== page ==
Where you shop has an impact on whether a small business lives or dies, writes Cynthia Marinakos. But it also creates community.
I have a fascinating relationship with my local butcher, Justine.
She’s honest: She tells me which sausages she likes from her display — and which she doesn’t.
She cares: She shares recipes her family love such as her super simple slow cooker pulled pork. She listens when I speak — and remembers our conversations next time I visit.
She services: She gives me complimentary products, gets me the best cuts, and always has time for me.
We chat about how the business is going. About our weekends away. Our next holiday. How to entertain the kids during the holidays.
And how embarrassed she was when firemen and the neighbours saw her half naked after she left her oven on while she was in the shower — and almost burnt down her house!
We’ve even begun a mini book club, swapping books and talking books.
Justine’s store is actually out of my way, and stands alone.
It’s much more convenient for me to get everything I need from my local shopping centre. It’s often cheaper to buy from the bigger stores.
But big stores don’t know my name. The shop floor is staffed by 15 year-olds who don’t even pretend to care. So I’d rather pay that little bit extra for premium products and premium service. But mostly, because I like Justine and I want to keep her family business running.
Where do you shop?
To many people, Christmas is stressful so big shopping centres win for their convenience, choice, and prices. In 2017, we spent $26 billion during Christmas.
Most shoppers never stopped to think: Where is our money really going? And: Where would we prefer it to go — overseas or right here in our city?
In August 2018, AMEX released the results of their report, ‘The Economy of Shopping Small: Back Your Backyard’. Approximately 1,000 customers and 850 business owners were surveyed across Australia.
They found this: Consumers would rather buy from small businesses than larger ones. They care about small businesses — but 86% admit they could do more, especially those living in big cities.
For solo business owners, this is encouraging isn’t it?
Can where you shop really make an impact on whether a small business lives or dies?
My 4 favourite restaurants are all within 10 minutes from home. Sure, they make delicious food — but more than that, the owners make a special effort to smile, say hello, and remember my name. They respond to feedback and care about making every experience special.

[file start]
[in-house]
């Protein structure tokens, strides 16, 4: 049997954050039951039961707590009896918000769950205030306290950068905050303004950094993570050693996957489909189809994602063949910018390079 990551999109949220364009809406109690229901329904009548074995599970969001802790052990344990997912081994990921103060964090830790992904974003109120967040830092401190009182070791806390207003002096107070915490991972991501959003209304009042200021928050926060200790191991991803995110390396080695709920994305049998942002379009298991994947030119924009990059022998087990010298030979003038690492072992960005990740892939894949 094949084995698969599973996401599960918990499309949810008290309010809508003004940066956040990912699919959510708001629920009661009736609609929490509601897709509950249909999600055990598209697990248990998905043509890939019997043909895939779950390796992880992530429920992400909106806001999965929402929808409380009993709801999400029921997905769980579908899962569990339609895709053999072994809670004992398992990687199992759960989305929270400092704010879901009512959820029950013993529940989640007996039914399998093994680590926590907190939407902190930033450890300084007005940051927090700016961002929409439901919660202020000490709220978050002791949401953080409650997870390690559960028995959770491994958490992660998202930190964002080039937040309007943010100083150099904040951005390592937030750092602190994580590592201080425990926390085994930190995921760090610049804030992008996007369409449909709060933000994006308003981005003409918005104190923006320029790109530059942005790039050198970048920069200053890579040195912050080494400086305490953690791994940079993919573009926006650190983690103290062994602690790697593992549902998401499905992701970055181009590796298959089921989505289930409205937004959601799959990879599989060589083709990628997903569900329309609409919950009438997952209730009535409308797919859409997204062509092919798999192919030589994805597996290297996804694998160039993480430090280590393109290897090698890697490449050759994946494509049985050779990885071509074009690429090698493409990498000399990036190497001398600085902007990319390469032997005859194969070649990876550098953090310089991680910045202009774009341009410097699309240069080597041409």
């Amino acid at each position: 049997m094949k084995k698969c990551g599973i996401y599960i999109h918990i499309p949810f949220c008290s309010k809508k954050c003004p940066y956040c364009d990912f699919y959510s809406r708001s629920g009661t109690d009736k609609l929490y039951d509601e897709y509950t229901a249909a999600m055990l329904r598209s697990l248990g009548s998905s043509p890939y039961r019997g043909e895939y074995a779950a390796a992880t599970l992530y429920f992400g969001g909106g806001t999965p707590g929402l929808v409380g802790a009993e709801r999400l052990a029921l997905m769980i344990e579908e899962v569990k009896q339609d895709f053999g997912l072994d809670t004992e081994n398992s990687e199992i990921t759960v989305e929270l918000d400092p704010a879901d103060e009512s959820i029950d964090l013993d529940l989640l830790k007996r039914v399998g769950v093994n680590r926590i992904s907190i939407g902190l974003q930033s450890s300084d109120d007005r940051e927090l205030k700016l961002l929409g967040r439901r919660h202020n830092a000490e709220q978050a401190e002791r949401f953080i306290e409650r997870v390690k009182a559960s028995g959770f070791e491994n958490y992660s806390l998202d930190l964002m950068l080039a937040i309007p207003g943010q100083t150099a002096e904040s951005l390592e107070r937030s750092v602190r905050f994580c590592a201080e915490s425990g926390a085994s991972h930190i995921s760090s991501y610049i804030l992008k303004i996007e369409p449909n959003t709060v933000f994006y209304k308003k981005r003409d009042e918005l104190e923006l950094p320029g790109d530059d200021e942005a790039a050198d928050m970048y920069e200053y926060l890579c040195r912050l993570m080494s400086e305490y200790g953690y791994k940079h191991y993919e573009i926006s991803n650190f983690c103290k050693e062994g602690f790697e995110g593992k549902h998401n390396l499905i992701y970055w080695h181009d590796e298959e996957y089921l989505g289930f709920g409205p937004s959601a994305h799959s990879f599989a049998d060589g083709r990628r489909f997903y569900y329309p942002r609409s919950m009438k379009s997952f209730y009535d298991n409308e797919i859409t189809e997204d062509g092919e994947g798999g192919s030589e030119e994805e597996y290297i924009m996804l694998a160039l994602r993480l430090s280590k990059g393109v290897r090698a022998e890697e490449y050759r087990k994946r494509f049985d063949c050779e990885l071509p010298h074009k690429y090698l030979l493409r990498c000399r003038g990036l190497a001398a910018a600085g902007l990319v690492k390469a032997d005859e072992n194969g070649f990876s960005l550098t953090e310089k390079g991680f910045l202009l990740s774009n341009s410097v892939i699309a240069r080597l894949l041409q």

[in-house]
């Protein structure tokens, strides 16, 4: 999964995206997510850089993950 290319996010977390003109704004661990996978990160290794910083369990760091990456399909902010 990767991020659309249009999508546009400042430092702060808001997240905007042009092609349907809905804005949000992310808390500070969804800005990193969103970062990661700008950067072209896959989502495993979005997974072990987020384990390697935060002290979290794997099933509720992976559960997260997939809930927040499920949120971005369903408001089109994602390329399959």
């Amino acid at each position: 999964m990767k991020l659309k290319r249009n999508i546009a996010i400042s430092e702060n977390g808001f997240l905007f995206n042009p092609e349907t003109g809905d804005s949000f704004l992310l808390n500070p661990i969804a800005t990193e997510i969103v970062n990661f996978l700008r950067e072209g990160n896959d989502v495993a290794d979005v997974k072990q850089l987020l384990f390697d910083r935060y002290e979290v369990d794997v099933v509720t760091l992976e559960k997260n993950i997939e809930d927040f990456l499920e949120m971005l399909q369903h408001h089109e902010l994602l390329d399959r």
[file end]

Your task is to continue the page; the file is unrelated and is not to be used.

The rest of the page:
In return, I bring clients regularly. I take my family to visit regularly. I tell everyone I know how awesome they are — and bring them there too.
Your shopping habits create employment opportunities and more shopping choices.
The Aussie AMEX report found this: Consumers and family members give small business the most support — even more than other large and small businesses. You, a solo business owner know this more than most: where people shop can make a difference to a small business.
Why shop small
Don’t buy from small, local businesses just because of that fact. Don’t buy if you don’t feel you’re getting anything in return for your hard-earned money.
In my home city of Melbourne, we recently paid tribute to small business owner, Sisto Malaspina, owner of the famous Pellegrini — one of the first real coffee shops in Melbourne.
In death, as in life, he impacted so many people. He was more than a coffee shop owner.
“I feel like an honorary grandfather to many,” Mr Malaspina said in an interview. “I work my 70 hours a week as I did 40, 45 years ago. It’s not as intensive, I don’t move as fast and I don’t take as many steps. But I still enjoy what I do, I feel needed,” he told.
Asked why people have returned to his coffee bar for more than 40 years:
“Pellegrini’s was the number one in the way it did things, the way things should be done — fresh ingredients, taken from the growers to the market to the shop. Everything done by hand. No mechanisation, no additives. Everything was simple, fresh and beautifully put together.”
Ever gracious. Browse through the many online tributes and you get a sense of who he was — by how he ran his restaurant. By how he treated people. By how he lived.
He was generous in life. With his presence. With his warm hospitality. With his love. His passion. His humanity. Sisto captured the essence of why we all need to support small businesses.
Shop small this Christmas
As solo business owners, you and I understand more than most how much we do for our clients and customers.
So buy small because:
You want unique, thoughtful, well-made products or services
You can sort out any issues without a hassle
You can speak directly to the business owner (rather than an overseas call centre)
You get friendly, responsive, caring service
You can feel the passion, dedication, and joy behind the business
Buy small because behind the success of every local small business there is a family…
And every time we shop small and local, the buck stays here. The jobs stay here. Our kids’ football clubs keep running and we can all enjoy Carols by Candlelight the park down the road.
7 simple ways to shop small and local this Christmas
- Browse through your business contact list
- Visit your local shopping strip
- Check your Instagram and Facebook feeds
- Ask for recommendations from work and school
- Visit your local farmer’s market or craft market
- Browse your community Facebook group
- Search for local businesses online
So go on my friend, shop small this Christmas
Cheers for reading 🙂 By the way, what local small business do you visit for special gifts and why? Do share, I’d love to know.